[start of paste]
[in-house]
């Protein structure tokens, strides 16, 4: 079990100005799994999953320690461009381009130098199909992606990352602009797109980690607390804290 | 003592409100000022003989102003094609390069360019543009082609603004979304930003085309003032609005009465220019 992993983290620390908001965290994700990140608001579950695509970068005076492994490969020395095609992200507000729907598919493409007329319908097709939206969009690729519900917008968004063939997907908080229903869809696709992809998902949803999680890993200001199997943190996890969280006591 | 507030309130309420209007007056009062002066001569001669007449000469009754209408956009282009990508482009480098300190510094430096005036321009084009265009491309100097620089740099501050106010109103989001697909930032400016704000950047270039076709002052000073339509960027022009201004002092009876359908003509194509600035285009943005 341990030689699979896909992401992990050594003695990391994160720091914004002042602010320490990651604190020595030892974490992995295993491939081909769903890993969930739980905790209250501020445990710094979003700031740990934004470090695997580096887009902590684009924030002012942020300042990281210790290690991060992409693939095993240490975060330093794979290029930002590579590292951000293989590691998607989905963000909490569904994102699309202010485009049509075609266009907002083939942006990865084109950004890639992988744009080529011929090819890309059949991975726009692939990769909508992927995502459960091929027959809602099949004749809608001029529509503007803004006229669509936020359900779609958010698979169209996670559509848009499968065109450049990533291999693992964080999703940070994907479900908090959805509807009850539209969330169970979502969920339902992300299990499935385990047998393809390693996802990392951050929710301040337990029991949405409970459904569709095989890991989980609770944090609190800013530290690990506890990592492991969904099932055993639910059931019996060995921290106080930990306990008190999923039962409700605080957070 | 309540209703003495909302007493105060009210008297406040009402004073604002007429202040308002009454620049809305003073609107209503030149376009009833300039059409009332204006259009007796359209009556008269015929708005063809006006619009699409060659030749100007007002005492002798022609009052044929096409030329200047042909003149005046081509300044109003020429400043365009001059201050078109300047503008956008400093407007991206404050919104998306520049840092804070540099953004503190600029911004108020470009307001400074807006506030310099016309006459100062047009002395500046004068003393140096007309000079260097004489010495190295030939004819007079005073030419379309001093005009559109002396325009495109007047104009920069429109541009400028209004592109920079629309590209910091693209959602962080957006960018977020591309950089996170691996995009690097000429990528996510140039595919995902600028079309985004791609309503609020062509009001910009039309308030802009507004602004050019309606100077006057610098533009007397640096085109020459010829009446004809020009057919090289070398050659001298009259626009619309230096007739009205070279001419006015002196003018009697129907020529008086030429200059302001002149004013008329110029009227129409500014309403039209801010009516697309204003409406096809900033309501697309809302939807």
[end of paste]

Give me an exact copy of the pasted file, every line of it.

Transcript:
[in-house]
């Protein structure tokens, strides 16, 4: 079990100005799994999953320690461009381009130098199909992606990352602009797109980690607390804290 | 003592409100000022003989102003094609390069360019543009082609603004979304930003085309003032609005009465220019 992993983290620390908001965290994700990140608001579950695509970068005076492994490969020395095609992200507000729907598919493409007329319908097709939206969009690729519900917008968004063939997907908080229903869809696709992809998902949803999680890993200001199997943190996890969280006591 | 507030309130309420209007007056009062002066001569001669007449000469009754209408956009282009990508482009480098300190510094430096005036321009084009265009491309100097620089740099501050106010109103989001697909930032400016704000950047270039076709002052000073339509960027022009201004002092009876359908003509194509600035285009943005 341990030689699979896909992401992990050594003695990391994160720091914004002042602010320490990651604190020595030892974490992995295993491939081909769903890993969930739980905790209250501020445990710094979003700031740990934004470090695997580096887009902590684009924030002012942020300042990281210790290690991060992409693939095993240490975060330093794979290029930002590579590292951000293989590691998607989905963000909490569904994102699309202010485009049509075609266009907002083939942006990865084109950004890639992988744009080529011929090819890309059949991975726009692939990769909508992927995502459960091929027959809602099949004749809608001029529509503007803004006229669509936020359900779609958010698979169209996670559509848009499968065109450049990533291999693992964080999703940070994907479900908090959805509807009850539209969330169970979502969920339902992300299990499935385990047998393809390693996802990392951050929710301040337990029991949405409970459904569709095989890991989980609770944090609190800013530290690990506890990592492991969904099932055993639910059931019996060995921290106080930990306990008190999923039962409700605080957070 | 309540209703003495909302007493105060009210008297406040009402004073604002007429202040308002009454620049809305003073609107209503030149376009009833300039059409009332204006259009007796359209009556008269015929708005063809006006619009699409060659030749100007007002005492002798022609009052044929096409030329200047042909003149005046081509300044109003020429400043365009001059201050078109300047503008956008400093407007991206404050919104998306520049840092804070540099953004503190600029911004108020470009307001400074807006506030310099016309006459100062047009002395500046004068003393140096007309000079260097004489010495190295030939004819007079005073030419379309001093005009559109002396325009495109007047104009920069429109541009400028209004592109920079629309590209910091693209959602962080957006960018977020591309950089996170691996995009690097000429990528996510140039595919995902600028079309985004791609309503609020062509009001910009039309308030802009507004602004050019309606100077006057610098533009007397640096085109020459010829009446004809020009057919090289070398050659001298009259626009619309230096007739009205070279001419006015002196003018009697129907020529008086030429200059302001002149004013008329110029009227129409500014309403039209801010009516697309204003409406096809900033309501697309809302939807």